is a set of policies aimed at protecting the environment. For FHWA, that means tackling the problem of environmental protection while building highways -- not a small task, considering all the issues.

Not surprisingly, the problems of building highways while minimizing ecological damage touches a lot of people in the federal sector as well as state government, local jurisdictions and the private sector, including for profit and nonprofit. "NEPA is fairly complex," Smith said. "It can require quite a bit of analysis. Anybody who is a NEPA practitioner is required to know a lot about a lot."

To help make NEPA knowledge sharing less painful, Smith, with Burk's support, has created a community of practice so that NEPA practitioners can share experiences and ask questions of experts, based on their area of knowledge. "It used to be bunch of people getting together by phone or meeting," said Smith. But thanks to the Web, the group has evolved. Today, NEPA's community has 11 special interest groups and the number of participants is in the hundreds. Practitioners can join in virtual discussions, search for answers in the reference database, check out works in progress and directly contact other practitioners, with related interests, through the directory.

According to Smith, NEPA's Web site doesn't replace the hands-on training and meetings NEPA practitioners need to stay on top of the various objectives. "But it allows us to have dynamic discussions on all the issues. The Web allows the participants to set their own pace in terms of learning and knowledge sharing."

Smith added that the group is very focused, with high-quality discussions taking place on a regular basis.

CoPs Need Leaders, Time

According to Smith, his work with the CoP is time-consuming but rewarding. Without his leadership and active participation, the CoP would have little chance for success, said Wenger. "It's really important to have an energized core group with a person who is coordinator of the community."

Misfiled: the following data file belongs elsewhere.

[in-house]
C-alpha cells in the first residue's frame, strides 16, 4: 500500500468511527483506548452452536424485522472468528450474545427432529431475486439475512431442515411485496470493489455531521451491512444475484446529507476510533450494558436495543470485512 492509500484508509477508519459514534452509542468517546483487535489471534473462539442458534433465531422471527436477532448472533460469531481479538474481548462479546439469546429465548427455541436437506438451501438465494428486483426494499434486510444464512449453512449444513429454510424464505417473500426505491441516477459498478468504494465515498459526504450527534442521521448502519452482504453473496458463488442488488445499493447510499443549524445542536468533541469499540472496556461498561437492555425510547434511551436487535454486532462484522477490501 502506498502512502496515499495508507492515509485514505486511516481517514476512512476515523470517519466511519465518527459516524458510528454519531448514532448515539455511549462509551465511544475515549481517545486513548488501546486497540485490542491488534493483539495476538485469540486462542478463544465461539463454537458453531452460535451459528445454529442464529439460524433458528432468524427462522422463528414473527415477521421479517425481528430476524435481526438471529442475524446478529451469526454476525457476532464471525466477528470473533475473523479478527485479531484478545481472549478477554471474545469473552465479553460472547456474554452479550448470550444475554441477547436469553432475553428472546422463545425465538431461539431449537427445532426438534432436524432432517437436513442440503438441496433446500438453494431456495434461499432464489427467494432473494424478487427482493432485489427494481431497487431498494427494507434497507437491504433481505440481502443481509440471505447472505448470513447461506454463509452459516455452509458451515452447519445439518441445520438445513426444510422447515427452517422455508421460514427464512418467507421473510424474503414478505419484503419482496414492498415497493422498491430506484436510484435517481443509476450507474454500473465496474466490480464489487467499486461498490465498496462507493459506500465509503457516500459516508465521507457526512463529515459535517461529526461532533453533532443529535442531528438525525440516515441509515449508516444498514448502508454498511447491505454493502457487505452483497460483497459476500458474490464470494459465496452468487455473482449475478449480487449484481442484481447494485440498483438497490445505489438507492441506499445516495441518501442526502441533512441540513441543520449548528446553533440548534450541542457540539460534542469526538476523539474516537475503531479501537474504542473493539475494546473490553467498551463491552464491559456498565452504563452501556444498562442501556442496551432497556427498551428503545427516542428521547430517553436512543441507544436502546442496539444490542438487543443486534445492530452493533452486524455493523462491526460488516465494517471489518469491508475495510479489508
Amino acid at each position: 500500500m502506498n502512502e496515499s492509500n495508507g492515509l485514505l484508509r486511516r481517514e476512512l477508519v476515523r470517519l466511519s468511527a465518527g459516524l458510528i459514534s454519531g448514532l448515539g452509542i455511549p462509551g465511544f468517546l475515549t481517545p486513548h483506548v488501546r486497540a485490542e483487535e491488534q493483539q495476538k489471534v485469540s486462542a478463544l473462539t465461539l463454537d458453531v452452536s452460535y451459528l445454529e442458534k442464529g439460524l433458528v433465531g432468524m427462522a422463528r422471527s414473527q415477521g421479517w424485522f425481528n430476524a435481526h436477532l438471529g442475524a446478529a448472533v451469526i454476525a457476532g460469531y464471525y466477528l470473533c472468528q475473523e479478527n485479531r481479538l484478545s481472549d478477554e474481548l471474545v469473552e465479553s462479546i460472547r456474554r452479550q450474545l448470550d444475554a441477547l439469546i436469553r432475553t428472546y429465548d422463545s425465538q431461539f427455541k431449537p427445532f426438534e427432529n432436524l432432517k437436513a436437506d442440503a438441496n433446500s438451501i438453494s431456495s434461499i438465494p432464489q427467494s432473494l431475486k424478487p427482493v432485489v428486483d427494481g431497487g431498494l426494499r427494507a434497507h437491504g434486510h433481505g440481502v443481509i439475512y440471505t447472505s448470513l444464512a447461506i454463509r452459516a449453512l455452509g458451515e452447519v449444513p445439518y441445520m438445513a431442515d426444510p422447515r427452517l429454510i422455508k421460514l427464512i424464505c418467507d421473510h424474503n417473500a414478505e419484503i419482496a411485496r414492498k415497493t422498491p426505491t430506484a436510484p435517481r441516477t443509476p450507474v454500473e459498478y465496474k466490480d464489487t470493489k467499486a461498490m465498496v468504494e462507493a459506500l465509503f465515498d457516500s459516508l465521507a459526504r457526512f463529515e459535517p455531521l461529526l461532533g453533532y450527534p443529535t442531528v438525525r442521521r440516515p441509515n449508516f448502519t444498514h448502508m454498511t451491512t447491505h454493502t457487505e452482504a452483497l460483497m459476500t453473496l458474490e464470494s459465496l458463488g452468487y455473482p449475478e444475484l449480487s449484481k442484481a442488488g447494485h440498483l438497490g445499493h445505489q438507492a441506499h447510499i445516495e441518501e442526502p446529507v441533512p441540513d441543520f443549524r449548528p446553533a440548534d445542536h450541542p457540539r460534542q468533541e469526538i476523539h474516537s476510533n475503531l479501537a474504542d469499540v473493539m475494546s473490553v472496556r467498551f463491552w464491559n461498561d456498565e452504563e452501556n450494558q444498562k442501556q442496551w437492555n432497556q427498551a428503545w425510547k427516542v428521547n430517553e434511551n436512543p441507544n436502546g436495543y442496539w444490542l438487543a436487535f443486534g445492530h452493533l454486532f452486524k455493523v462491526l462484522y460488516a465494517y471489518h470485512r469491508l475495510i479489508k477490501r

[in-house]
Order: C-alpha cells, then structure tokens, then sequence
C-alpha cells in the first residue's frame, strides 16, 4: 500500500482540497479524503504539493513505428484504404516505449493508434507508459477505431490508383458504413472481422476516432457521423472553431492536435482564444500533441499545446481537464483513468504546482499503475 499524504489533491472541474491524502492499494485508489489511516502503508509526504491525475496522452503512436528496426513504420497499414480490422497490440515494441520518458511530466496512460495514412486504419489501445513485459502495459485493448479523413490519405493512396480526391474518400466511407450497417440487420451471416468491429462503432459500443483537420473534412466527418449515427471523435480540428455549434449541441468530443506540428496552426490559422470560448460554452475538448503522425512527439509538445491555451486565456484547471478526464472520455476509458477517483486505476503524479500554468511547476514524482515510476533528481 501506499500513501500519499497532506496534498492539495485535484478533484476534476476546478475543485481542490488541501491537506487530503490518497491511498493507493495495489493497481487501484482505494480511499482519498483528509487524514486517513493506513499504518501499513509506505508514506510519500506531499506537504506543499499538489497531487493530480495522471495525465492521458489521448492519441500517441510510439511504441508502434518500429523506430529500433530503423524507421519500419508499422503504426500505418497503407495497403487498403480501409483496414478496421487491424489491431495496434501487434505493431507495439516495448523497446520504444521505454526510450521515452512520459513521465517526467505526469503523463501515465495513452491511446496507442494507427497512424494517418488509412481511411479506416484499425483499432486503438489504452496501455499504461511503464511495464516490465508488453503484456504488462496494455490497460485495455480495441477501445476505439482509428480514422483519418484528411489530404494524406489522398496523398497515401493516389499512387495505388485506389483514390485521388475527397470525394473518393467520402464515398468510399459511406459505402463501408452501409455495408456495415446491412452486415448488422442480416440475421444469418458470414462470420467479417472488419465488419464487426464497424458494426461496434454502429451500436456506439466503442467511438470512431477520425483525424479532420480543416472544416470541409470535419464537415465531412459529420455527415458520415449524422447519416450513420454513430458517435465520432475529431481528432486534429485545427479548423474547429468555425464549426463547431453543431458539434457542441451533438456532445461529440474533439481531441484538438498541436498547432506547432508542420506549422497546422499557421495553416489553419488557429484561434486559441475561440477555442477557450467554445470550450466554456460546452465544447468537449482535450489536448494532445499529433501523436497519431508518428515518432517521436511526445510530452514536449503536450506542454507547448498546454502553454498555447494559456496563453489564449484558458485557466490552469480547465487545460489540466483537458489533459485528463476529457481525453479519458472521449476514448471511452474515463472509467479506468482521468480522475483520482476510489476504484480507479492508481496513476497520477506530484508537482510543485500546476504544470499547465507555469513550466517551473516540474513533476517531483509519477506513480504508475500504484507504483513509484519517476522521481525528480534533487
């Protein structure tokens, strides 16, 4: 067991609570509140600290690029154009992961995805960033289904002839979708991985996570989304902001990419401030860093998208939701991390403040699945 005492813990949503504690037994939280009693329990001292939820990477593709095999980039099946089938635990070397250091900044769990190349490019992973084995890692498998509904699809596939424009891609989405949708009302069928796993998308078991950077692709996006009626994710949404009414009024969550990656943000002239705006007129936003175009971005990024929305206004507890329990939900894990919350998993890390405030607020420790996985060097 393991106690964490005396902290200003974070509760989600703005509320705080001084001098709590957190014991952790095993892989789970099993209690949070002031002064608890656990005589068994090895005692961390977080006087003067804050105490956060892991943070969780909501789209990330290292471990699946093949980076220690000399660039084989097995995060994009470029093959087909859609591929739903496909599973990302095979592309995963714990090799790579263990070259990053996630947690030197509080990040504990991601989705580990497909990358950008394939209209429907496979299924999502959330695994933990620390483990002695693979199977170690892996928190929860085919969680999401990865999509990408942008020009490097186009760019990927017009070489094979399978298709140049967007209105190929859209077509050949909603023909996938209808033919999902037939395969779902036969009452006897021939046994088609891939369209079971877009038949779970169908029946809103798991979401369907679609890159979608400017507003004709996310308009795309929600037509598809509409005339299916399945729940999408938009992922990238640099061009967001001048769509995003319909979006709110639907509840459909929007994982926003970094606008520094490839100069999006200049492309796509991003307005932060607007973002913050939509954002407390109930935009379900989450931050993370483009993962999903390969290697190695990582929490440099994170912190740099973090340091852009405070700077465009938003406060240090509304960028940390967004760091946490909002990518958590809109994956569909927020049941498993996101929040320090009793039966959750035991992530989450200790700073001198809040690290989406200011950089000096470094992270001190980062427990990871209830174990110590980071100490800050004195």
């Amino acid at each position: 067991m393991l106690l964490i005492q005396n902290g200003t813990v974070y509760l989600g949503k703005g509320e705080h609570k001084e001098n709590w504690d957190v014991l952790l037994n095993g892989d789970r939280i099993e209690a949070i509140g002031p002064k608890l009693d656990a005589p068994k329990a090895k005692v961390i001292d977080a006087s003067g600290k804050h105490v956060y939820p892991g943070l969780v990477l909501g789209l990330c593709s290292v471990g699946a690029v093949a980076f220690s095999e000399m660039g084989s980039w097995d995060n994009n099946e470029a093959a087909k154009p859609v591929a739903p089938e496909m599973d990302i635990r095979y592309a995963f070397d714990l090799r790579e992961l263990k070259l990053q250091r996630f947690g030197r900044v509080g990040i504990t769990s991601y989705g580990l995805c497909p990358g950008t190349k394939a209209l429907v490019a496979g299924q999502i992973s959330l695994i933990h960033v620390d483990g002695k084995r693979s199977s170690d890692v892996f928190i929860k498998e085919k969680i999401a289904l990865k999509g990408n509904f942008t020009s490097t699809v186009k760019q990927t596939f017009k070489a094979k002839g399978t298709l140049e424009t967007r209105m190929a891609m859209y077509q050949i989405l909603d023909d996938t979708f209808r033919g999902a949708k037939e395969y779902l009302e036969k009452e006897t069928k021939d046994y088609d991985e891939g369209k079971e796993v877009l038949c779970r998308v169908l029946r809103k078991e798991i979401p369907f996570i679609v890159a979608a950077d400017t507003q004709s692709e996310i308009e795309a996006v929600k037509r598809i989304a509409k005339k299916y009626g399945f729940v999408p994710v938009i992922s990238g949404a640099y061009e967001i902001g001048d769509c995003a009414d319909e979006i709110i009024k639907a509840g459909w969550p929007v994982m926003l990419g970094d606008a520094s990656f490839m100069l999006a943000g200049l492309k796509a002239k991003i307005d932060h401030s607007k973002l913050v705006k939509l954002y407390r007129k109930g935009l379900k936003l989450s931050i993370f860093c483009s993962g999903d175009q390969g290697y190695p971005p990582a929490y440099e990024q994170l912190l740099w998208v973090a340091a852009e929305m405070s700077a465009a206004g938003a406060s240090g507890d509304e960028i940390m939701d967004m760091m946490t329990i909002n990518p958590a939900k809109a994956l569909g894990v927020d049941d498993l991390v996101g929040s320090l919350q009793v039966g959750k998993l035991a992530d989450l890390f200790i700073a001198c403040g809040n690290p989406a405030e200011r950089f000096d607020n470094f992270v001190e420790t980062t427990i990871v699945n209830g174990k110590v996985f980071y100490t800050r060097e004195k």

Another success factor for CoPs is time. "It takes time to sustain a community," Wenger continued. "If there are too many competing priorities, it becomes difficult for people to remain in the community."

At the FHWA, Burk echoed the same point, adding "Management has to give community practitioners the time to socialize around their problem and provide them a place and a method to make knowledge available."

So far, CoPs at the state and local level have been limited to certain intergovernmental issues, such as the environment and justice. For example, the Department of Justice and the Bureau of Alcohol, Tobacco and Firearms have created a CoP with cities around the problem of reducing gun violence in communities. Chicago developed a CoP to address economic development issues. Again, the practitioners involved came from a wide range of backgrounds, not just city government.

The key to the making a CoP happen isn't money, nor does it involve heavy doses of technology (though it can make a community much more dynamic), but social interaction among peers around a focused problem. Because knowledge is at the core of any community of practice, these groups will endure, despite the ups and downs of knowledge management, explained Wenger.

"It's important to remember that communities of practice have existed forever," he said. "The idea now is that organizations must pay attention to these informal structures that have always existed under the radar screen. Organizations -- including government -- need to leverage the value that's there by legitimizing them."

Tod Newcombe  |  Features Editor